By looking at this as solely a GM North American hourly worker problem while correct this only takes in a small part of the problem GM was having. (the supplier base and the jobs connected with that is just as important if not more)

    What makes that even more of a challenge is that GM North American plants tend to build the big gas guzzlers which makes this article a piece of good news about how the loans did work

    http://www.freep.com/article/2011052...yssey=nav|head

  20. #20

    Default

    If GM and Chrysler had been allowed to close up shop, many of the suppliers would have gone out of business as well because they depend on them for survival. Anyone who believes Ford or other auto companies would just step right up and buy all the closed factories and hire all the unemployed is either naieve or just blinded by their hatred of Obama. Even the president's biggest critics have to give the man credit for saving thousands of jobs.

    As for GM opening plants in Korea and elsewhere, those cars manufactured in Korea are for dealerships in Korea. Many of those autos built overseas aren't even offered in the United States and to imply otherwise just shows how little you know about the business.

  21. #21

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    Took my Durango in recently for some routine maintenance at the local dealership(Austin); just my way of supporting an organization that has always treated me fairly & honestly. A huge contrast from the bankruptcy days as they've hired more sales people & service techs since then. The complex has been completely remodeled & consolidated with Chrysler, Dodge, Ram & Jeep. They can't keep enough Rams, Grand Cherokees or Challengers on the lot. In addition I was told the 200 has been a good seller for them & the Super Bowl ad generated a big interest in more people passing through the showroom. I didn't ask, but also noticed a few vehicles of different makes(Ford & Buick for instance) in service bays; I remember Marchionne wanting dealerships to start offering maintenance on other makers' vehicles to increase business. So, my take is that it has had a positive effect. The Italians are much more serious in making this company a winner as opposed to what Daimler & Cerebrus did.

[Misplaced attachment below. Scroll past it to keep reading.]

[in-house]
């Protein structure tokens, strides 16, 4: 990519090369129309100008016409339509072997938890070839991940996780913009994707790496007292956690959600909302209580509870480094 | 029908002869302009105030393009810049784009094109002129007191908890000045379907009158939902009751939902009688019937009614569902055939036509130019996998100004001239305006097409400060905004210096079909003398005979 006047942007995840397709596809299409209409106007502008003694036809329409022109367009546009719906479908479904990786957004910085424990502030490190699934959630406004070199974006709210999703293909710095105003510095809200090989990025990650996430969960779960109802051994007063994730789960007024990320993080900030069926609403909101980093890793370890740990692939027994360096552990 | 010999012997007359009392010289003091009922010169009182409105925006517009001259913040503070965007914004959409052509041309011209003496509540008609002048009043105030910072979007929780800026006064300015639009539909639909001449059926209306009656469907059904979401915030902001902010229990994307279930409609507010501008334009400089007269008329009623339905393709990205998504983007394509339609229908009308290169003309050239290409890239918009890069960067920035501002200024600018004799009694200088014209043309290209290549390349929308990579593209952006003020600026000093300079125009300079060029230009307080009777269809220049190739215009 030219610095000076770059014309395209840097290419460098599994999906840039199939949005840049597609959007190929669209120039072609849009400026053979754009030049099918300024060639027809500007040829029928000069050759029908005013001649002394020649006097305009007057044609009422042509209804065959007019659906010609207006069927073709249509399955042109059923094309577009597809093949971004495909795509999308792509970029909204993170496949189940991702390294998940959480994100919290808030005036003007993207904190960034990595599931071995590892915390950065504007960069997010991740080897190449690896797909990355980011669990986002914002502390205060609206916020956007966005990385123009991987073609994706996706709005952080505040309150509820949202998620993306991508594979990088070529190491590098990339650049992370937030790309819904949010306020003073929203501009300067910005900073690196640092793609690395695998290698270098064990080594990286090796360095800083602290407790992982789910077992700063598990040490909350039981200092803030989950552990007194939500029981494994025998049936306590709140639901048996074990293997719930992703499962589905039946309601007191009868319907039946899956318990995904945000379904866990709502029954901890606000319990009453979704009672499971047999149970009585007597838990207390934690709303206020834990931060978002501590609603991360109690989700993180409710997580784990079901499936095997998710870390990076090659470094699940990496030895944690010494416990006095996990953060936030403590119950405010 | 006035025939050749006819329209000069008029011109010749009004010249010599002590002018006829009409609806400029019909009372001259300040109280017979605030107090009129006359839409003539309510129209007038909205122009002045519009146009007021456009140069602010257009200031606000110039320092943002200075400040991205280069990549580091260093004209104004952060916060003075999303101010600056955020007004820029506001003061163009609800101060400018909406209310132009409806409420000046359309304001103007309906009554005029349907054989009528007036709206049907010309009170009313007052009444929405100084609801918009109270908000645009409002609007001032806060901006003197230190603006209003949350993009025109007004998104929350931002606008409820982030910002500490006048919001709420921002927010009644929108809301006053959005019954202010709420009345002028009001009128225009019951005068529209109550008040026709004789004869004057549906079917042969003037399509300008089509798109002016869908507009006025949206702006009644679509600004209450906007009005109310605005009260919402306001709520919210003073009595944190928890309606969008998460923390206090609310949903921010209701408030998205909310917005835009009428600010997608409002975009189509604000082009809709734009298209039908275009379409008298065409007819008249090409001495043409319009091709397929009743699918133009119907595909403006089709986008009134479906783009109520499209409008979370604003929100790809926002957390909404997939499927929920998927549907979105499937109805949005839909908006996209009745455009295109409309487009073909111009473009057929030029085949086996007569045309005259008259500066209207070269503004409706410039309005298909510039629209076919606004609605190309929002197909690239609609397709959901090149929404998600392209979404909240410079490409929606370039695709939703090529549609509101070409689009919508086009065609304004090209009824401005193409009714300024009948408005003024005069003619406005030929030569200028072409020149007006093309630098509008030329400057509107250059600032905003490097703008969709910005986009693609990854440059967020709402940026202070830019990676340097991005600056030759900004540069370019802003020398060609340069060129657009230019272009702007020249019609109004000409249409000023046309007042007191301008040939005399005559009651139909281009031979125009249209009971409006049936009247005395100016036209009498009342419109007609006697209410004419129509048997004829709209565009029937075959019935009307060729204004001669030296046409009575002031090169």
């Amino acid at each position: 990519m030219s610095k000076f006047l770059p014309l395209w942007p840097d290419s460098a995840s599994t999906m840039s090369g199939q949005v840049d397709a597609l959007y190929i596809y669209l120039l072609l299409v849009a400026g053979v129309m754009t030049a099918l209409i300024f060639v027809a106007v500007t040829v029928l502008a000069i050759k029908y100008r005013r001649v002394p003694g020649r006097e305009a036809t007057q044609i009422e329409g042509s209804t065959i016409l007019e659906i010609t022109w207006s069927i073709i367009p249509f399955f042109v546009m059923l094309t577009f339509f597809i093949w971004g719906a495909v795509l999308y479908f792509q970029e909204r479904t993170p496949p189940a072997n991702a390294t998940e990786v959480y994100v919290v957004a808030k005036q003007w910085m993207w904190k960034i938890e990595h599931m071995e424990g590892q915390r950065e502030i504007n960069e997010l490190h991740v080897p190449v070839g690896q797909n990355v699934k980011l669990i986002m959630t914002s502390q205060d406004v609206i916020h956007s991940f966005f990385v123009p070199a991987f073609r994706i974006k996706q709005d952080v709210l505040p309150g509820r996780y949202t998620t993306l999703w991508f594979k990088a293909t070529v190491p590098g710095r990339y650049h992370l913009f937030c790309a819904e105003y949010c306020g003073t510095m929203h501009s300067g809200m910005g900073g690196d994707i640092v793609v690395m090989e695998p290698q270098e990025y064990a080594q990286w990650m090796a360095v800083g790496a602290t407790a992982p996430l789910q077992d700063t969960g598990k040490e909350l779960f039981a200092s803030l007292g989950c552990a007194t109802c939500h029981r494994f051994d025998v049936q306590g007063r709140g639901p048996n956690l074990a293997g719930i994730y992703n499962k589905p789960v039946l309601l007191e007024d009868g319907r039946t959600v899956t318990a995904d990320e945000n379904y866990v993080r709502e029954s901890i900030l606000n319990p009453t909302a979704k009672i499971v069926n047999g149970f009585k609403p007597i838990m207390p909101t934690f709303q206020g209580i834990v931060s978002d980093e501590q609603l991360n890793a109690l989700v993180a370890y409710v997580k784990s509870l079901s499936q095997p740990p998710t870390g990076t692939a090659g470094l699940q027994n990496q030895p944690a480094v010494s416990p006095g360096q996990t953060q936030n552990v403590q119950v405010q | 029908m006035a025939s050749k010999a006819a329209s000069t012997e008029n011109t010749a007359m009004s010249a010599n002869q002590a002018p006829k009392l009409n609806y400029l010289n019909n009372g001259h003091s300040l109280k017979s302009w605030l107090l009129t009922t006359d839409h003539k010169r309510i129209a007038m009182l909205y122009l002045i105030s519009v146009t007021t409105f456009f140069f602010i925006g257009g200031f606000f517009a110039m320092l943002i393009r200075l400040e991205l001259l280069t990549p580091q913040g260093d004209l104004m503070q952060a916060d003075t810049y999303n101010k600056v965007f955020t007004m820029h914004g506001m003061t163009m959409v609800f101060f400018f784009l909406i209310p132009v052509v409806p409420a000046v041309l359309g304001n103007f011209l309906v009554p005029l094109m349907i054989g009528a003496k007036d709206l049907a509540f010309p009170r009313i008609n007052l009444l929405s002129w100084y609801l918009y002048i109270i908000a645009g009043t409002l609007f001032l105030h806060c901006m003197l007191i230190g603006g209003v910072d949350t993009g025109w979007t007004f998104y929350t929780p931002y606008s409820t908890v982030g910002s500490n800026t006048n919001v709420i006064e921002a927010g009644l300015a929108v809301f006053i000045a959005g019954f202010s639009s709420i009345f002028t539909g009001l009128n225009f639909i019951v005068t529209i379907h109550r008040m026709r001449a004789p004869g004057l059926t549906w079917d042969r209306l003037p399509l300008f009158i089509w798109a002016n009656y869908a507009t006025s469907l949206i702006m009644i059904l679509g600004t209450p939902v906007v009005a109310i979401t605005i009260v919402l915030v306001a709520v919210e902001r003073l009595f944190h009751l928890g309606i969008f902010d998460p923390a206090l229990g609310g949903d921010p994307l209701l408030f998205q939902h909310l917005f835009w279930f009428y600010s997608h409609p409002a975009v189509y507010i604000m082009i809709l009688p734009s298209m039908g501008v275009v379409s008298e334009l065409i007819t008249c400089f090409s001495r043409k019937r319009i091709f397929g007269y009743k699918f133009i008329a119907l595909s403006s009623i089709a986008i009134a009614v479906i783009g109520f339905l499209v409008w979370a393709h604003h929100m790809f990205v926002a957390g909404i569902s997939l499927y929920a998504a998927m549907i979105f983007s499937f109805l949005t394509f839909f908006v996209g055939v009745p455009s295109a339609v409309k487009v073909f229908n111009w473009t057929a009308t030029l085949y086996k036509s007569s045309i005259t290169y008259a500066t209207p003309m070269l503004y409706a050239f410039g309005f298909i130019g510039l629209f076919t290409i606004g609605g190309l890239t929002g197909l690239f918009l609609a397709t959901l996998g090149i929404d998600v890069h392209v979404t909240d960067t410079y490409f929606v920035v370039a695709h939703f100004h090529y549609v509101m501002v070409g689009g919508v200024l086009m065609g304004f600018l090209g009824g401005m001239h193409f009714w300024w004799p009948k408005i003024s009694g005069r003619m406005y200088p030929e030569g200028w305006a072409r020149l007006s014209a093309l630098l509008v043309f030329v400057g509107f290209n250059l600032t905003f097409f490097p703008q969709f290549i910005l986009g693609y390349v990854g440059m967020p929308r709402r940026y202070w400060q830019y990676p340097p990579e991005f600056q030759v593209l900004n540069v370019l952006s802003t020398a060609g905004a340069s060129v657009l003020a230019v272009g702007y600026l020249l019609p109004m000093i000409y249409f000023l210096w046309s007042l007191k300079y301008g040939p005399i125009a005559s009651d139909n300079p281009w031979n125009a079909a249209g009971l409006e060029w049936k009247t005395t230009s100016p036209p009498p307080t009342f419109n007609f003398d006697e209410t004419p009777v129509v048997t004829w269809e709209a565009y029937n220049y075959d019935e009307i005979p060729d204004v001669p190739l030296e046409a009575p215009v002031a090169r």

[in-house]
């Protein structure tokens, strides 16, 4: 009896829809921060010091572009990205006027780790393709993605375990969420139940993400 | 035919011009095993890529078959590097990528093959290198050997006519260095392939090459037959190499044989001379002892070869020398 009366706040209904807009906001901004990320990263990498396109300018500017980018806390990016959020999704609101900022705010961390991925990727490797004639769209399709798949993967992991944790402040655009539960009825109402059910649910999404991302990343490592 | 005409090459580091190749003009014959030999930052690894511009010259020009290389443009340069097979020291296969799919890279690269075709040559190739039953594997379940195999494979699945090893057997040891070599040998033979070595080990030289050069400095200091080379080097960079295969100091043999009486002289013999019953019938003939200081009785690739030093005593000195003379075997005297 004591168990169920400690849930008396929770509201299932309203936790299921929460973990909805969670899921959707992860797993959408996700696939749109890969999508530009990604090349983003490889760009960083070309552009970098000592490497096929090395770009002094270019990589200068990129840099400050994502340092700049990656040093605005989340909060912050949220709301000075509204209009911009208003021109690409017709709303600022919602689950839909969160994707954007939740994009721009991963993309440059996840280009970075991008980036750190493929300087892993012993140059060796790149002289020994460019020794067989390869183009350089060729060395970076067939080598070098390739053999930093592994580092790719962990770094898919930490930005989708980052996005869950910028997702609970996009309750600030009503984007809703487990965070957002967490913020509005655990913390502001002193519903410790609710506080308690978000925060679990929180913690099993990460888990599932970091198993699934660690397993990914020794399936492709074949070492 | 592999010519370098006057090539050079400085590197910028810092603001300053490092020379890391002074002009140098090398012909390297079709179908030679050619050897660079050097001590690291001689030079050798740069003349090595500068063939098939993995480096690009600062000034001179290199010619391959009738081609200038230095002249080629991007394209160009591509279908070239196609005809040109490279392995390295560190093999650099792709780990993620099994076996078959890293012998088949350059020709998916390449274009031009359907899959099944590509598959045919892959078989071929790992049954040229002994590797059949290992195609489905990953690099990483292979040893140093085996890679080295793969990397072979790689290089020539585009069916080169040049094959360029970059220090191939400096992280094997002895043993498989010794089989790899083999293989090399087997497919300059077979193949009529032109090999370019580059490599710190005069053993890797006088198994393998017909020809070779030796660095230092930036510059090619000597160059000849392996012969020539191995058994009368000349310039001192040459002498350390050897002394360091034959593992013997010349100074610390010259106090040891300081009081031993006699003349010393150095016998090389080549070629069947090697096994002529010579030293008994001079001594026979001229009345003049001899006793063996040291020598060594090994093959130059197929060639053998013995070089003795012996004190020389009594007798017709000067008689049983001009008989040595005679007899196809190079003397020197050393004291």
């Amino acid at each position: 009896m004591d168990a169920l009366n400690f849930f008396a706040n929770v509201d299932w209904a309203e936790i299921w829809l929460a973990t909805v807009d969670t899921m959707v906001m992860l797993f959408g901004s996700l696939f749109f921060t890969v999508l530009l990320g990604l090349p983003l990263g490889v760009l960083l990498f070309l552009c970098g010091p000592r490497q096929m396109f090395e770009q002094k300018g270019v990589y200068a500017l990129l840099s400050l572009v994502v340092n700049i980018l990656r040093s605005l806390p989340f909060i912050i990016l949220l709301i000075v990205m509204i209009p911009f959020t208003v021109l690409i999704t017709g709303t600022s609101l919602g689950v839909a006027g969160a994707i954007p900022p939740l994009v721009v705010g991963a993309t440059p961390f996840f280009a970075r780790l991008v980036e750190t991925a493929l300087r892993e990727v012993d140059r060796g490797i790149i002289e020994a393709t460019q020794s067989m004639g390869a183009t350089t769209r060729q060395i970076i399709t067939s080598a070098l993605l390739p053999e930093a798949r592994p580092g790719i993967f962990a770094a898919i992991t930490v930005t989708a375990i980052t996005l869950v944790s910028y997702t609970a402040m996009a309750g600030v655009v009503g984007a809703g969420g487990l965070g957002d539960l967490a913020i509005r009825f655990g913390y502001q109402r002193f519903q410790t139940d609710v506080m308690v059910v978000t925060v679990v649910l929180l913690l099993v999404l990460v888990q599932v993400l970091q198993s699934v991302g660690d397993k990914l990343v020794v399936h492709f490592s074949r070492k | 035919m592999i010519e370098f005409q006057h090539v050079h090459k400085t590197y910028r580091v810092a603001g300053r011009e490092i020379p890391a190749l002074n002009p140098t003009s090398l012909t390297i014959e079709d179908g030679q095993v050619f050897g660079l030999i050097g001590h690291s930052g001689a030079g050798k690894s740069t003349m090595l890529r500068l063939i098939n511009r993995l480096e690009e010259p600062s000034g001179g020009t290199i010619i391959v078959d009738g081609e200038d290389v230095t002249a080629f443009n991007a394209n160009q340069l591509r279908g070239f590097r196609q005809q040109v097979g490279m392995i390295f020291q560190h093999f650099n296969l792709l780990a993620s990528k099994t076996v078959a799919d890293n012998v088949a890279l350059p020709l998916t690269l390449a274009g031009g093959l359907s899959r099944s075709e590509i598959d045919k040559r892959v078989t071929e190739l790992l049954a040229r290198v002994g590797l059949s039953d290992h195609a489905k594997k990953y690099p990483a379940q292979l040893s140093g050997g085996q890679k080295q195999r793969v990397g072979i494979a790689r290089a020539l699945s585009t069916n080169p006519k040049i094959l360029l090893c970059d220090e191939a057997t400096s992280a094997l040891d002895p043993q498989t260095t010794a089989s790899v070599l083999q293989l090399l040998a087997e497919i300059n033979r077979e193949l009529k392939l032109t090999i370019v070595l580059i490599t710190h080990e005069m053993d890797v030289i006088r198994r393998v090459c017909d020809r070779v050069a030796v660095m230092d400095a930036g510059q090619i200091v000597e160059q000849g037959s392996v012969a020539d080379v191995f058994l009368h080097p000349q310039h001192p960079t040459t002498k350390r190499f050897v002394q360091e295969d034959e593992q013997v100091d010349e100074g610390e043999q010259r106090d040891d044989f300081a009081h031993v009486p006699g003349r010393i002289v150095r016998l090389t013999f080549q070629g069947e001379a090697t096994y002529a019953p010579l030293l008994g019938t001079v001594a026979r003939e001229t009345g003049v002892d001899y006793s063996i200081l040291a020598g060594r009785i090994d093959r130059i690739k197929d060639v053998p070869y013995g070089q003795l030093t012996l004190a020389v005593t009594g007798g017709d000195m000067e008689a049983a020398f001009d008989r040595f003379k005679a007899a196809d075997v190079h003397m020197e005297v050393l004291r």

http://www.allpar.com/news/index.php...canadian-loans
    "Chrysler announced the repayment of $7.6 billion in U.S. and Canadian government loans, in full, more than six years ahead of schedule."

    http://www.allpar.com/news/index.php...expansion-news
    "Sergio Marchionne is expected to announce new investments in Toledo, and perhaps in the Trenton Engine North or another idled engine plant. Pentastar V6 demand is expected to be considerably higher than the capacity Chrysler currently has in Trenton South and Mexico, and reports from the company suggest that further investments in Mexico may be unlikely."

    http://www.allpar.com/news/index.php...dd-third-shift
    "Sergio Marchionne has just announced a second shift at the Sterling Heights plant which makes the 200 and Avenger (Sterling Heights), despite a tight supply of Pentastar V6 Engines (they can also use four-cylinders). "

    http://www.allpar.com/news/index.php...omo-investment
    "Chrysler confirmed its plan to invest $843 million to modernize and update its transmission and casting plants in Kokomo, Indiana."
    "This will bring Chrysler’s total investment in U.S. facilities to nearly $3 billion since June 2009."